Friday, May 28, 2010

The Money Multiplier

Yesterday, Mrs. P linked to this article stating that the money supply is shrinking, but it was all Greek to her.

I'll explain this very simply. There this thing called the money multiplier. It works like this:

When you deposit money in a bank it's credited to your account. You put in $100, and you have $100. But the bank then lends out some portion of that money to somebody else. Let's say they lend out $75. It's not like they deduct that from your account, but somebody else has $75. So, the bank created money. That's how the fractional reserve banking system works.

The name fractional reserve comes from the idea that the bank needs to keep some fraction of the money they take in as reserves in case people want that money. In this case, the bank kept 1/4 of the money.

Well, the money multiplier works like this (it's a relatively complicated piece of math, so just trust me) you take the reserve requirement and inverse it. So, if you have a reserve requirement of 1/4, as the example above has, then any new money added to the system is multiplied by 4 when it runs through the banking system. If you only had to keep $20 of the $100, or 1/5, then the multiplier effect would be 5.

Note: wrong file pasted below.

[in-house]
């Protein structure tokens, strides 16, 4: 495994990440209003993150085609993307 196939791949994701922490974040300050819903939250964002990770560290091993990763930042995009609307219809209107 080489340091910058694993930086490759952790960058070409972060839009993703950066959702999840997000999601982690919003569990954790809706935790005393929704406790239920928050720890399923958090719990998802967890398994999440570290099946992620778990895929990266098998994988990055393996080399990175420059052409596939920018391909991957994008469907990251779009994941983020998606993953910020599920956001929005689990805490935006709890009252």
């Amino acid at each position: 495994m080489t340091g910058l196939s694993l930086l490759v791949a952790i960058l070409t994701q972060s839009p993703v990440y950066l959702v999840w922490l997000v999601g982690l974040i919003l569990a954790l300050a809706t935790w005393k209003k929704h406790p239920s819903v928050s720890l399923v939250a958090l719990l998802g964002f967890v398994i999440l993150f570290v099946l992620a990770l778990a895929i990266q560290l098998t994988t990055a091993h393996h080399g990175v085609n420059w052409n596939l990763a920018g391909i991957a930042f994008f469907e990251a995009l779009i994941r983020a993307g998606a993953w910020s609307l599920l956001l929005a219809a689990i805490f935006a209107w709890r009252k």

So, in light of the current situation where politicians and policy makers, as well as bank executives, are fretting about the solvency of banks and argue that they need to keep higher reserves and people are afraid to borrow and lend, it makes perfect fucking sense why the amount of money is shrinking so fast. You keep a higher proportion in reserve and the multiplier goes down. In fact, in my intro macroecon class, my professor said that policymakers are usually very hesitant to mess with reserve requirements precisely because a small change has such profound impacts.

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